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Features

Going grey

Ann Morisy

ANN MORISY on the future of inequality between generations

Fage.jpgThe British population will never be young again. Like other grey­ing nations - usually the so called developed ones - we've seen the proportion of over-65s creep to more than 20% of the popu­lation, with a major growth in the number of people in their 80s, 90s and above.

This has implications for social cohesion, because if people vote solely on the basis of self interest then demography will clearly trump democracy. Even now it is possible to detect how governments go easy on the older genera­tion, because their mass defection would mean loss of political power. But this only feeds the growing debate about fairness between genera­tions. The pattern of advant­age seems to have re­peatedly favoured the baby-boom genera­tion. They say that 1948 was the most blessed year in which to have been born, as all the benefits of the welfare state opened out to a vista of possi­bility. For those born in the 1970s and later the story has been one of benefits being stripped away and the anticipa­tion of the future being worse than the past. As a result, the scope for re­sentment be­tween the generations is high. The big challenge is how on a societal level we are to take into account the in­terests of future genera­tions when the political sys­tem legitimises voting on the basis of immediate self-interest.  

The usual assumption is that this unique event in human history - where oldsters outnumber youngsters - is due to the ever increasing longevity. However, what tends to get masked is the extraordinarily sudden, and apparently persistent, eschewing of fertility in most western nations. The populations of most developed nations are shrinking, and if they are growing, it will be due to the fertility of new arrivals - immigrants, as is the case in the UK. So while much attention is given to the ageing of our population, rarely is the spotlight turned towards the disinclination to have children.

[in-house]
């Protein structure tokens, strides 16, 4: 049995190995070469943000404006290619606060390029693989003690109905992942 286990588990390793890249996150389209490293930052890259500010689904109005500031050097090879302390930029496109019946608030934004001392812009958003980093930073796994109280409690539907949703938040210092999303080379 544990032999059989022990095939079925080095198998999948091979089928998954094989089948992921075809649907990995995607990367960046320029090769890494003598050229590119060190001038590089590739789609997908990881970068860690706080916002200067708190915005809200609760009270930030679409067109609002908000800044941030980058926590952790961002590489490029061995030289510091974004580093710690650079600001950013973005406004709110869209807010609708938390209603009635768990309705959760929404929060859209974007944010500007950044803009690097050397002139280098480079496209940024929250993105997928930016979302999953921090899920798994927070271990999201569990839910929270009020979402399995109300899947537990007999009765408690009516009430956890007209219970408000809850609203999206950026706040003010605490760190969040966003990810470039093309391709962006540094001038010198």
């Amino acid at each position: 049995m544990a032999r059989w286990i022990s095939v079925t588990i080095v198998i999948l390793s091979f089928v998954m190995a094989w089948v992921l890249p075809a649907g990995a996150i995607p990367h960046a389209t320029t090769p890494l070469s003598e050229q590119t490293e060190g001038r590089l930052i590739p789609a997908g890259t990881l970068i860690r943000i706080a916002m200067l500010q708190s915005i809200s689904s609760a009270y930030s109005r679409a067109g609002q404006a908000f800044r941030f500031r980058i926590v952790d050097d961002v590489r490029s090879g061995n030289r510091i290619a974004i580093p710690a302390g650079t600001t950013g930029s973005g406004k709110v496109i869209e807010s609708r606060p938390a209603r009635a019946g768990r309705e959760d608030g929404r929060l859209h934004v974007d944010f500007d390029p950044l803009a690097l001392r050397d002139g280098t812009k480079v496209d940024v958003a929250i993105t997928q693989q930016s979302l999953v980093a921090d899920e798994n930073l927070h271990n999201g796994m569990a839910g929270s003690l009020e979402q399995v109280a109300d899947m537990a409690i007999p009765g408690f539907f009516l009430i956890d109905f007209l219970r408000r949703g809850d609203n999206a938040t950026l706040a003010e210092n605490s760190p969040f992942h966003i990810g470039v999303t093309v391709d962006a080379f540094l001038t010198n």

The reasons for this extraordinary development in the 'progress' of the species have to be both strong and complex.  It is tempting to link it with an intense individualism, even narcissism, that has gained momentum in affluent nations, but who is to say? Interestingly, those who consistently buck this trend are those who are passionate about their faith. Conservative Christians, Orthodox Jews and Wahabi inspired Muslims all have significantly higher numbers of children than those with more liberal expressions of faith.

The issue of caring for those in late or 'deep' old age cannot be ducked.  Let me say it now: in the west, within 20 years I anticipate that we will have become familiar with people seeking assistance to end their lives. While the churches and Christians may protest, as with abortions, such protests will scarcely dent the intention. Just as 'a woman's right to chose' has become an unassailable mantra, so too will 'It's my right to choose how to die' become a welcomed creed for the generation that has been bewitched by the power to choose.

This raises the two questions that gain most attention in the media: How will we afford to care for so many frail elders - and who will do the caring? As today, in the future those who will do the caring will be poor women, often immigrants unable to get 'better' jobs. But the question of who will pay is more challenging still. In failing to produce a goodly number of offspring who grow up to pay taxes, we are reliant on the children of present day immigrants to root themselves sufficiently to pay taxes here and not elsewhere.  The issue of social cohesion doesn't get more basic than this. 

Ann Morisy